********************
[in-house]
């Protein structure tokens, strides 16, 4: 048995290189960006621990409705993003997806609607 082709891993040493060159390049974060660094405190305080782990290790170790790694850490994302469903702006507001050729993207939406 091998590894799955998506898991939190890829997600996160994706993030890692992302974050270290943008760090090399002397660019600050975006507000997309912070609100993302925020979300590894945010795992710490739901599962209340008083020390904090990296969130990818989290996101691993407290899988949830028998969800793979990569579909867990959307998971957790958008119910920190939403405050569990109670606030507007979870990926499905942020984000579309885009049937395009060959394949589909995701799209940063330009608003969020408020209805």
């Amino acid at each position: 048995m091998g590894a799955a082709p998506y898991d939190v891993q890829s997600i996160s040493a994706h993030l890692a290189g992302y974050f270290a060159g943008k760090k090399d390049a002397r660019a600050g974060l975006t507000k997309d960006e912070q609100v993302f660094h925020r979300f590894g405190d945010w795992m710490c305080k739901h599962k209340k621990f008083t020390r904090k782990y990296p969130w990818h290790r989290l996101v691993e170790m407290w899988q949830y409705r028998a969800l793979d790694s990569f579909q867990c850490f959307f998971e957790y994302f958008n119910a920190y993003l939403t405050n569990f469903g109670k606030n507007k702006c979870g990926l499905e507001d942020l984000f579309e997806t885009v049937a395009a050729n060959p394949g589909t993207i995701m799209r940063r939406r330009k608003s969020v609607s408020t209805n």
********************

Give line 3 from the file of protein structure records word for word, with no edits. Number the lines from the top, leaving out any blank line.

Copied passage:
């Amino acid at each position: 048995m091998g590894a799955a082709p998506y898991d939190v891993q890829s997600i996160s040493a994706h993030l890692a290189g992302y974050f270290a060159g943008k760090k090399d390049a002397r660019a600050g974060l975006t507000k997309d960006e912070q609100v993302f660094h925020r979300f590894g405190d945010w795992m710490c305080k739901h599962k209340k621990f008083t020390r904090k782990y990296p969130w990818h290790r989290l996101v691993e170790m407290w899988q949830y409705r028998a969800l793979d790694s990569f579909q867990c850490f959307f998971e957790y994302f958008n119910a920190y993003l939403t405050n569990f469903g109670k606030n507007k702006c979870g990926l499905e507001d942020l984000f579309e997806t885009v049937a395009a050729n060959p394949g589909t993207i995701m799209r940063r939406r330009k608003s969020v609607s408020t209805n």